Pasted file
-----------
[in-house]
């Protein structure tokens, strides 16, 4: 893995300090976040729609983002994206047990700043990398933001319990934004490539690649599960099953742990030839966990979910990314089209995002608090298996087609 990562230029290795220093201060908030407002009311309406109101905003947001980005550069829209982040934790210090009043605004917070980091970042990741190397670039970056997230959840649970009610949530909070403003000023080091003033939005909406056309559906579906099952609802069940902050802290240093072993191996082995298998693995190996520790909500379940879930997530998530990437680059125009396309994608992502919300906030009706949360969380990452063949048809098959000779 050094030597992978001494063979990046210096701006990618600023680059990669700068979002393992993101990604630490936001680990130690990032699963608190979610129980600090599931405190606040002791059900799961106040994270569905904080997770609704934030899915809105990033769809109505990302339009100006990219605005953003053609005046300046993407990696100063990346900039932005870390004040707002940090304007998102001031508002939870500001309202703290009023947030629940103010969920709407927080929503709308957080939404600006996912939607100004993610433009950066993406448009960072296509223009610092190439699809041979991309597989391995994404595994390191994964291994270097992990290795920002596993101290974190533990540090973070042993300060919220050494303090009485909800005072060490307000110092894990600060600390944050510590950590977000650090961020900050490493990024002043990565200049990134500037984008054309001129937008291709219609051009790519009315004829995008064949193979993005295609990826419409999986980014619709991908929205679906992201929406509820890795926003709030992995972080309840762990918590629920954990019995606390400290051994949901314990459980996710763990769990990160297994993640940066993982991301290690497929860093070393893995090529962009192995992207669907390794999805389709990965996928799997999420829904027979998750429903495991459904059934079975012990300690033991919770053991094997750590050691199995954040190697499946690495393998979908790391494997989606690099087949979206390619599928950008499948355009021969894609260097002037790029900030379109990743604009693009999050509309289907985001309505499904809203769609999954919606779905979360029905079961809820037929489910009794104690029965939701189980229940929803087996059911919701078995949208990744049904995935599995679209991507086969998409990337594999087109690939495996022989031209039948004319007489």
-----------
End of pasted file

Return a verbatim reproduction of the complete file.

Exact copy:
[in-house]
């Protein structure tokens, strides 16, 4: 893995300090976040729609983002994206047990700043990398933001319990934004490539690649599960099953742990030839966990979910990314089209995002608090298996087609 990562230029290795220093201060908030407002009311309406109101905003947001980005550069829209982040934790210090009043605004917070980091970042990741190397670039970056997230959840649970009610949530909070403003000023080091003033939005909406056309559906579906099952609802069940902050802290240093072993191996082995298998693995190996520790909500379940879930997530998530990437680059125009396309994608992502919300906030009706949360969380990452063949048809098959000779 050094030597992978001494063979990046210096701006990618600023680059990669700068979002393992993101990604630490936001680990130690990032699963608190979610129980600090599931405190606040002791059900799961106040994270569905904080997770609704934030899915809105990033769809109505990302339009100006990219605005953003053609005046300046993407990696100063990346900039932005870390004040707002940090304007998102001031508002939870500001309202703290009023947030629940103010969920709407927080929503709308957080939404600006996912939607100004993610433009950066993406448009960072296509223009610092190439699809041979991309597989391995994404595994390191994964291994270097992990290795920002596993101290974190533990540090973070042993300060919220050494303090009485909800005072060490307000110092894990600060600390944050510590950590977000650090961020900050490493990024002043990565200049990134500037984008054309001129937008291709219609051009790519009315004829995008064949193979993005295609990826419409999986980014619709991908929205679906992201929406509820890795926003709030992995972080309840762990918590629920954990019995606390400290051994949901314990459980996710763990769990990160297994993640940066993982991301290690497929860093070393893995090529962009192995992207669907390794999805389709990965996928799997999420829904027979998750429903495991459904059934079975012990300690033991919770053991094997750590050691199995954040190697499946690495393998979908790391494997989606690099087949979206390619599928950008499948355009021969894609260097002037790029900030379109990743604009693009999050509309289907985001309505499904809203769609999954919606779905979360029905079961809820037929489910009794104690029965939701189980229940929803087996059911919701078995949208990744049904995935599995679209991507086969998409990337594999087109690939495996022989031209039948004319007489």